3) Spend a little extra time on the week end preparing food for the week that will keep in the fridge or can be frozen.

4) Google for recipes and local food suppliers.

5) Try at least one new dish a week to grow your repertoire.

If you do all of the above I promise you that you can walk right over to your own kitchen and grab a fabulous meal in 5 to 10 minutes during your work week, or spend an hour on something fancy on the week end if you feel like it.

So there you have it, one ridiculous lie of the food industry debunked.  I am off to throw together the most fabulous berry smoothie you will ever taste.  Wish you were here – I might even consider sharing!

Top 10 Tips for Winning at the Hunger Games!

Let me make myself 100% clear:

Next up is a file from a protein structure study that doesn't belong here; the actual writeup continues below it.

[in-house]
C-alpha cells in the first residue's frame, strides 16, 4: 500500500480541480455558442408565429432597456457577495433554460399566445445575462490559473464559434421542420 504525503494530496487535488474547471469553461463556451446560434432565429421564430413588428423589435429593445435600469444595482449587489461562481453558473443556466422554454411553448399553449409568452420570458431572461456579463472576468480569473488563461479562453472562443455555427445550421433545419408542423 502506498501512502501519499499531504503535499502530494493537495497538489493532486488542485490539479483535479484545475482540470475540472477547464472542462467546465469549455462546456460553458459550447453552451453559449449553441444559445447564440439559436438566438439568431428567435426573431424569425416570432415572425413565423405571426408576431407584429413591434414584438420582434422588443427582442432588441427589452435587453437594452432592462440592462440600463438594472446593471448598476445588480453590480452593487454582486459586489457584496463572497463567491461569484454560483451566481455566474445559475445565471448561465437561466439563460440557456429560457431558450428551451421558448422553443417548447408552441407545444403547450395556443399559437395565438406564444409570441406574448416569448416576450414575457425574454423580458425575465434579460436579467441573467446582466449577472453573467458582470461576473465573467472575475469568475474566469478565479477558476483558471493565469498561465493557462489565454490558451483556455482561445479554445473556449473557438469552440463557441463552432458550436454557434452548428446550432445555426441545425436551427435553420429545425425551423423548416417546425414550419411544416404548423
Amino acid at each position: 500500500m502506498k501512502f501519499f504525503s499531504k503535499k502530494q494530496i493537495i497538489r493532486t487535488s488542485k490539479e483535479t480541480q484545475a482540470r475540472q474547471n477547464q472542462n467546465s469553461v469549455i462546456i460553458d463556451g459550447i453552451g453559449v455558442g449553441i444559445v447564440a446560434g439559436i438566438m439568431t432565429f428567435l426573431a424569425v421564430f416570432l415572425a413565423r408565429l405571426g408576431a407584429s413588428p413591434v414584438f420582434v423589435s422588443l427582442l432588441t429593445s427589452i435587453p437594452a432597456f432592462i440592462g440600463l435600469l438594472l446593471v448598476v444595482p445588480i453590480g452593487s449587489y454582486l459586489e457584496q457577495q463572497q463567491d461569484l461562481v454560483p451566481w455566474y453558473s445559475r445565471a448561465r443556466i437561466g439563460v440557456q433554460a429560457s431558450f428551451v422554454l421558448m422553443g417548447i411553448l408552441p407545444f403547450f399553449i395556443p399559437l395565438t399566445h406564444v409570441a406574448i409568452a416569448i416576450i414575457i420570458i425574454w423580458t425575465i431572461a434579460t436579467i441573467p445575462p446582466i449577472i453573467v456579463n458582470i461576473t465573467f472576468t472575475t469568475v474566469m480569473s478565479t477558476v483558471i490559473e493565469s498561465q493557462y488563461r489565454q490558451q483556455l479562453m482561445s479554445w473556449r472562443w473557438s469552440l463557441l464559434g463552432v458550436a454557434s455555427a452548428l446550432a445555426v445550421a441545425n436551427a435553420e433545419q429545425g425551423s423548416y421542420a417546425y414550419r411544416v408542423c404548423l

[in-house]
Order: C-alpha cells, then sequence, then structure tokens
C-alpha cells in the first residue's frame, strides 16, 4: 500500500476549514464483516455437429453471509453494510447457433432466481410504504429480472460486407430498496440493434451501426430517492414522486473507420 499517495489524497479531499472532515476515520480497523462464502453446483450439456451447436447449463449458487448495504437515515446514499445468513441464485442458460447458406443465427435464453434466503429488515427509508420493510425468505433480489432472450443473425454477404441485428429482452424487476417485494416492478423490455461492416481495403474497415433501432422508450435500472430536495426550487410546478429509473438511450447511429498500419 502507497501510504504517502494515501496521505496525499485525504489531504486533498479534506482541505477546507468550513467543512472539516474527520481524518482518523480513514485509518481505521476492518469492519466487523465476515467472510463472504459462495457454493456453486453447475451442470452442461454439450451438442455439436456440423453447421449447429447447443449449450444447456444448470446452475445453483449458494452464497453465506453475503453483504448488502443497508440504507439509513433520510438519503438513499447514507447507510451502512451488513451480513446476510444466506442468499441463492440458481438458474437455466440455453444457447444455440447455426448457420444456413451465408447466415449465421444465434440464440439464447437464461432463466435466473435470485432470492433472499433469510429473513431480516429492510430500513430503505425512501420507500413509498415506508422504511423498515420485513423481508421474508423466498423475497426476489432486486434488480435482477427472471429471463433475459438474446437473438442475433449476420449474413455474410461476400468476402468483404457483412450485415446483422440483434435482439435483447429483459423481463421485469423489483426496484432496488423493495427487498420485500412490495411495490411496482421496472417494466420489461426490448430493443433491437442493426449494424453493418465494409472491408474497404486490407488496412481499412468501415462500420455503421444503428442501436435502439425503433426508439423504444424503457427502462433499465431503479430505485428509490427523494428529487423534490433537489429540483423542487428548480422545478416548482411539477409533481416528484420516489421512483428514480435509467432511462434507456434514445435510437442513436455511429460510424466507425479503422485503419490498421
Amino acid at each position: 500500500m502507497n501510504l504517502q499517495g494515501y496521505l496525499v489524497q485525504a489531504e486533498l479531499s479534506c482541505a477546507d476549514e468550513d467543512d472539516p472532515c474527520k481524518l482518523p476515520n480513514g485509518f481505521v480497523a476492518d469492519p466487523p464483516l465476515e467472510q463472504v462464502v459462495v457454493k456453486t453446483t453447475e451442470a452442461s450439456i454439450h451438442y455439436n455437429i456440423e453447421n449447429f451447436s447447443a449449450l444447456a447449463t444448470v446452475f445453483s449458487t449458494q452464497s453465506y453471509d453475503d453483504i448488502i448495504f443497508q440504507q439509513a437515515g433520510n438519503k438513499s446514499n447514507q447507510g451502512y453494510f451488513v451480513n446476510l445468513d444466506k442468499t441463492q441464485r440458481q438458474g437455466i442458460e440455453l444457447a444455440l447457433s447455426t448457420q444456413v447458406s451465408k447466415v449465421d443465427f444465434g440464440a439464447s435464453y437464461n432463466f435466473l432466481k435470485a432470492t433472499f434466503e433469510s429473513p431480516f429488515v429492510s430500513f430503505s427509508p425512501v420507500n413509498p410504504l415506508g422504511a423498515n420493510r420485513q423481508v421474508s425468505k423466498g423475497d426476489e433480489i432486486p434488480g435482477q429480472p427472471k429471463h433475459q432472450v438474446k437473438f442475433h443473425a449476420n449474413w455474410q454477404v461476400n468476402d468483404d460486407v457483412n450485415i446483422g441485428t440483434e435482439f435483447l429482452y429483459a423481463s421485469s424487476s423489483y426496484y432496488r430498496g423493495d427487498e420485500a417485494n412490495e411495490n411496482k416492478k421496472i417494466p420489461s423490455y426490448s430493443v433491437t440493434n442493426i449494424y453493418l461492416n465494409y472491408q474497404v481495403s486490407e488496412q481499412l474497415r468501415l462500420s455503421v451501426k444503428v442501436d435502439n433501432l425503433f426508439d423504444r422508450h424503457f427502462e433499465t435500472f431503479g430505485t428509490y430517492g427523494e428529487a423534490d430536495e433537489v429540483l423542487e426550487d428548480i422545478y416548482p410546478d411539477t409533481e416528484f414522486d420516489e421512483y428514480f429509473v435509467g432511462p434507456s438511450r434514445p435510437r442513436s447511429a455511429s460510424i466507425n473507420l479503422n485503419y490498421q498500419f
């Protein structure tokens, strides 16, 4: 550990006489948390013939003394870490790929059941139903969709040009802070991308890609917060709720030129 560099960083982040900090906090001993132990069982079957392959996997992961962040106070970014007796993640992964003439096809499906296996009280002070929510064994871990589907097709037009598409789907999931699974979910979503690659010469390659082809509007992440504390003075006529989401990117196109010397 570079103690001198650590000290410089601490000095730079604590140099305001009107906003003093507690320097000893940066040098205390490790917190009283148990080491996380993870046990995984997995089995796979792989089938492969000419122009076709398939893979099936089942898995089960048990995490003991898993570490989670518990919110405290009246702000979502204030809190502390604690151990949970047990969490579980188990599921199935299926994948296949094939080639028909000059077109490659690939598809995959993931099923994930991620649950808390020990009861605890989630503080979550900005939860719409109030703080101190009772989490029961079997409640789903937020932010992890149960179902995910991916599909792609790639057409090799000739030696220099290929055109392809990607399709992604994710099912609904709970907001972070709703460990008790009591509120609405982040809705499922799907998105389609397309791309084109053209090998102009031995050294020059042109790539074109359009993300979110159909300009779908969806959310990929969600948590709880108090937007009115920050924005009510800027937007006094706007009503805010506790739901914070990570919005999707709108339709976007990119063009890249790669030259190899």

I think it is unhelpful to tell hungry fat people to eat less.  However, I am absolutely convinced that the desired behavior is for them to eat less, and by “less ” I mean fewer calories, especially from refined and processed foods.  Although we can argue about all the factors that contribute to weight gain, an excessive intake of calories is clearly at least one of them.  Interestingly, in the process of eating fewer calories one may end up eating a greater volume of food and a lot more nutrients, and that is a good thing and just goes to show that just saying “eat less” without explaining what you mean by that and how to achieve it is pointless.

I do not defend overeating, but I do seek to understand it.  My quest for understanding begins with myself.  It has lead me to the conclusion that although the desired outcome is that I eat fewer calories, this is unachievable without first addressing the problem of hunger.